Although things aren’t too cheerful at the White House right now, there’s much banging of percussion instruments and dancing the Samba in other parts of the world over Rio de Janeiro’s choice as host of the 2016 Olympic Games. Exotic beaches. Beautiful women. These guys. It’s gonna be the world’s biggest party, right?
Well, maybe, but I’ve seen enough episodes of “City Of Men” to know that there may be pitfalls to this plan. In a lot of ways, Rio is the worst possible spot for the Olympics. And while their successful bid will go a long way toward revitalizing the city and the entire nation, will six-plus years be enough time to pull it all off? The answer is shrouded in mystery, and a fair amount of pollution.
It’s one thing when a city has slums, but when you’re known for having notorious slums, that’s something else. Rio is one of the most violent cities in the world, where drug lords rule the poorer neighborhoods and the favela gang violence spills over into the better parts of town. The city has a higher rate of firearm deaths than any in Brazil, and there were 2,273 murders there in 2006; 43.9 per 100,000 population, among the highest in the world.
The world economic crisis has hit Rio hard; many have no jobs, no access to schools, and only limited access to medical care. Environmental pollution is also a problem throughout the metropolitan region; Guanabara Bay, for example, is considered too polluted for safe bathing.
(Rio’s Copacabana Beach during the announcement)
But the country is going to pump millions into the Olympic effort, hoping to rebuild neighborhoods around new Olympic venues, create jobs and clean up the environment. It’s going to be a huge task, to say the least. Most of these projects are going to have to be built from scratch.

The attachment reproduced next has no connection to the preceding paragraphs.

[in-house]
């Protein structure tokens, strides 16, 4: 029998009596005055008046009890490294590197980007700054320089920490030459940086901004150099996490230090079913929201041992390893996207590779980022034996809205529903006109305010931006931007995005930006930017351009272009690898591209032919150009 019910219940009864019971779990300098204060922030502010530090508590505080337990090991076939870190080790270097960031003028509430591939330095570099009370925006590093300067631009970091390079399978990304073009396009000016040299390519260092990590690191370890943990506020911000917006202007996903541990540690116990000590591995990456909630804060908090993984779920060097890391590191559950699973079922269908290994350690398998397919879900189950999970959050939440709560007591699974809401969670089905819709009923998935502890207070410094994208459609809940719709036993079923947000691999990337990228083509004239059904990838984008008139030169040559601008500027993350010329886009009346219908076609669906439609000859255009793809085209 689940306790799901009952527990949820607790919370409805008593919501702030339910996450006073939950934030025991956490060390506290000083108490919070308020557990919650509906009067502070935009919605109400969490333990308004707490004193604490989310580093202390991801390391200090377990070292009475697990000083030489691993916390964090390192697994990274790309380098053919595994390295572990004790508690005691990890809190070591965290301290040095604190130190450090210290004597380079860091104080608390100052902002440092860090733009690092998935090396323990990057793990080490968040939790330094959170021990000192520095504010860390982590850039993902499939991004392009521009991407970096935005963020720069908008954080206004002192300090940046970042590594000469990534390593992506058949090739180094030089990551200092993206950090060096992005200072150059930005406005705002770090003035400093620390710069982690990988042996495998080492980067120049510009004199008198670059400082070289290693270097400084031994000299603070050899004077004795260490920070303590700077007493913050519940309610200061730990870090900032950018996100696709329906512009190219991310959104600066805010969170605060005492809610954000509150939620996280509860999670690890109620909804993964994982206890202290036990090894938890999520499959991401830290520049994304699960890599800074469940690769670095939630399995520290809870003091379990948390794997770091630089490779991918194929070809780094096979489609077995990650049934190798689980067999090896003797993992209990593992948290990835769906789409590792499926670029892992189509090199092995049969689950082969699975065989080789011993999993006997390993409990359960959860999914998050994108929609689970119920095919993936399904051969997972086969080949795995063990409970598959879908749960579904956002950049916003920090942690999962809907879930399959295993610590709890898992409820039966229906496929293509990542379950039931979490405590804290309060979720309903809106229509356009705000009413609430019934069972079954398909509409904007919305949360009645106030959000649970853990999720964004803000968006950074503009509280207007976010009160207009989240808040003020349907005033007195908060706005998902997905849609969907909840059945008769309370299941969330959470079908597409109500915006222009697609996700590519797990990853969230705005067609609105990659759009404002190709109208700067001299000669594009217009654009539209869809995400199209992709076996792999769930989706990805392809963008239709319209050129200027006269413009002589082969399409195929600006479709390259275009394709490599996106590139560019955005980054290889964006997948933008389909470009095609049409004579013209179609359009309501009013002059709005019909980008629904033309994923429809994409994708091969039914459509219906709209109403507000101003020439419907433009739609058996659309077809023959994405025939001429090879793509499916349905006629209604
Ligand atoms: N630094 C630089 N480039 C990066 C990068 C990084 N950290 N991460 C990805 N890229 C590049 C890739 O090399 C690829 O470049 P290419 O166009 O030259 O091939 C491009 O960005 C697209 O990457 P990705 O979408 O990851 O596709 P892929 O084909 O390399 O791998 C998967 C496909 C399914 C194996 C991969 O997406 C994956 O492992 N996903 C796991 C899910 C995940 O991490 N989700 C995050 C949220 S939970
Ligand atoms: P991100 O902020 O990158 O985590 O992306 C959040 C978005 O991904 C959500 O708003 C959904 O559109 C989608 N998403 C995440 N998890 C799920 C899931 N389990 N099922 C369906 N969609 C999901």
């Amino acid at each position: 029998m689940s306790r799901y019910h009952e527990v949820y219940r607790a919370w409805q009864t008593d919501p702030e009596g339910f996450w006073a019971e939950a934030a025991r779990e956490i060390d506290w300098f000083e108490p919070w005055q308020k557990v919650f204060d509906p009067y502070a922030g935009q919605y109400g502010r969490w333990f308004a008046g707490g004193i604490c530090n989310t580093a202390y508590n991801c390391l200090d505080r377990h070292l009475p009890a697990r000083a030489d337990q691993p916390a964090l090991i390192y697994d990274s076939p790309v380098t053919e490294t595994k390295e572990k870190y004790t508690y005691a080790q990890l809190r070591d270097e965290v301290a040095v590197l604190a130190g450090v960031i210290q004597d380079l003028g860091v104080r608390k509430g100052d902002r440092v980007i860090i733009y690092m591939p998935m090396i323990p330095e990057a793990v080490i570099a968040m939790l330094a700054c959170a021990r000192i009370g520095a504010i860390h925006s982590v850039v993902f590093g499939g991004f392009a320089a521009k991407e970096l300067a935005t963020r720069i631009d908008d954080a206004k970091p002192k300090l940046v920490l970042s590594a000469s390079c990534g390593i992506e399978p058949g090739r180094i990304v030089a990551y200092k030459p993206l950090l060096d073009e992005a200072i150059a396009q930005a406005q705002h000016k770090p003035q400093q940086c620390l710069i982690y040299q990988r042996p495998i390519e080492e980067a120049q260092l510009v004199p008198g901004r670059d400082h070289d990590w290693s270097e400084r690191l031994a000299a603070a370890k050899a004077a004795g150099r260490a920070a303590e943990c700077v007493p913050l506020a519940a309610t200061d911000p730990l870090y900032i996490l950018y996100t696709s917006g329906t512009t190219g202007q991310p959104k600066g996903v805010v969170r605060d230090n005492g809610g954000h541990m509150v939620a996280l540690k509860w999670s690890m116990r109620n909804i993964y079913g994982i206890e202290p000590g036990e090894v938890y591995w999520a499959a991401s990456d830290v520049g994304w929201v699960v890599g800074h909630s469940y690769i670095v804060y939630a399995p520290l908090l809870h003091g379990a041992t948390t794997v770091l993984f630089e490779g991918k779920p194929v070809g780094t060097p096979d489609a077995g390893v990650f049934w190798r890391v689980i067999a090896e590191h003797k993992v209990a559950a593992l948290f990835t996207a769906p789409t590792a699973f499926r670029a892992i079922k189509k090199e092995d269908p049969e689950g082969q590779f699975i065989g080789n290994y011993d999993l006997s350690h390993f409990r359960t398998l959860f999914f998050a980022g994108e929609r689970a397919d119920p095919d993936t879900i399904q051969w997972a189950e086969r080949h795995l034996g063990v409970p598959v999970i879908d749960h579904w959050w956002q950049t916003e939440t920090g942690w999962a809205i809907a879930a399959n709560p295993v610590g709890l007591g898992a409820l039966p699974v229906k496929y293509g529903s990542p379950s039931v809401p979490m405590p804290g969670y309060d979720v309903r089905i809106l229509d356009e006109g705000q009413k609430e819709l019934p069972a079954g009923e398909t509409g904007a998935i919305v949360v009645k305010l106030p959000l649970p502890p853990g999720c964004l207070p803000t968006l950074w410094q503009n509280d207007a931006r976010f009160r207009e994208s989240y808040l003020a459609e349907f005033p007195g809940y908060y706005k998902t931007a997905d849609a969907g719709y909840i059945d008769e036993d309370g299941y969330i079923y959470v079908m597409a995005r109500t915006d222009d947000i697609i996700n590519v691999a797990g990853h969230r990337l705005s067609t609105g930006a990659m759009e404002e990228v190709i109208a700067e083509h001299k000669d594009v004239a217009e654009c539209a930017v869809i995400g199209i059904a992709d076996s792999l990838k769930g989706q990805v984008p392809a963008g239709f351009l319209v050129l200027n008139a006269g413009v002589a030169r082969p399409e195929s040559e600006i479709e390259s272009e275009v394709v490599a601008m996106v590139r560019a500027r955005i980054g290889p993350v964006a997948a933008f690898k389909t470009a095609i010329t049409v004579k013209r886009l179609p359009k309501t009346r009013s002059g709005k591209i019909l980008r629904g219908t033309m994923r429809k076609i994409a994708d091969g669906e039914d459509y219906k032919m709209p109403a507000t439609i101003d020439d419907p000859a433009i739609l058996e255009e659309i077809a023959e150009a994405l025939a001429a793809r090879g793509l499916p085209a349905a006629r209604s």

But even before Rio go the official nod, the Brazilian government, in partner with the Brazilian Olympic Committee, was planning a megastructure called the Federal Institute of Sporting Excellence, in the neighborhood of Barra da Tijuca.
The center, according to Minister of Sports Orlando Silva, will be a “point of reference throughout all of Latin America in relation to sports.”
Apart from that, the structure built by the government, the Deodoro Complex that will be used for the 2011 World Military Games, will be available for the Olympic athletes and national teams of 2016 to train and prepare for the Olympic event.
The Brazilian federal government informed that works such as the Program for the Acceleration of economic Growth (PAC) and other integral governmental works of the state of Rio de Janeiro, hope to guarantee the revitalization of the port region of the state.
Areas such as the Maracana Complex and the Joao Havelange stadium, also known as the Engenhao and home of the Vasco soccer team, are targets of betterment.
(Illustration of planned Maracana Stadium, not to be confused with the Macarena).
One also shouldn’t forget that South America is an untapped market for Olympic sponsors; a huge factor in Rio winning the vote, I would guess. South America has never played host to the Summer Games.
- Transportation. Think Chicago would be tough to move around in? Rio will spend $5 billion on rapid-transit bus lines to cut through traffic between Barra and the beachside neighborhoods of Copacabana and Ipanema. Organizers say athletes should get to events within 25 minutes, though fans may sit through up to an hour of traffic. The city failed to honor ambitious transportation promises made in the run-up to the Pan-American Games.
- Security. While most of the events are far from Rio’s slums, some venues are in areas considered to be high risk. The Maracana soccer stadium, for example, is close to the Manguiera favela where gang confrontations and shootouts are not uncommon.
- Housing. The proposed Olympic Village won’t even provide half of the accommodations needed for the Games; the city still planning to provide rooms through cruise ships docked in rundown port areas of Rio. A proposal to spend $210 million to revitalize the port area is stalled.
Will the Summer Games transform Rio into a safer, more modern city? If results of the 2007 Pan Am Games are any indication, the answer is no. That effort left a trail of broken promises and unfinished projects. But I think that the world is rooting for Rio to succeed here. As for the locals, the party has already begun.
(Rio beachgoers take announcement in stride)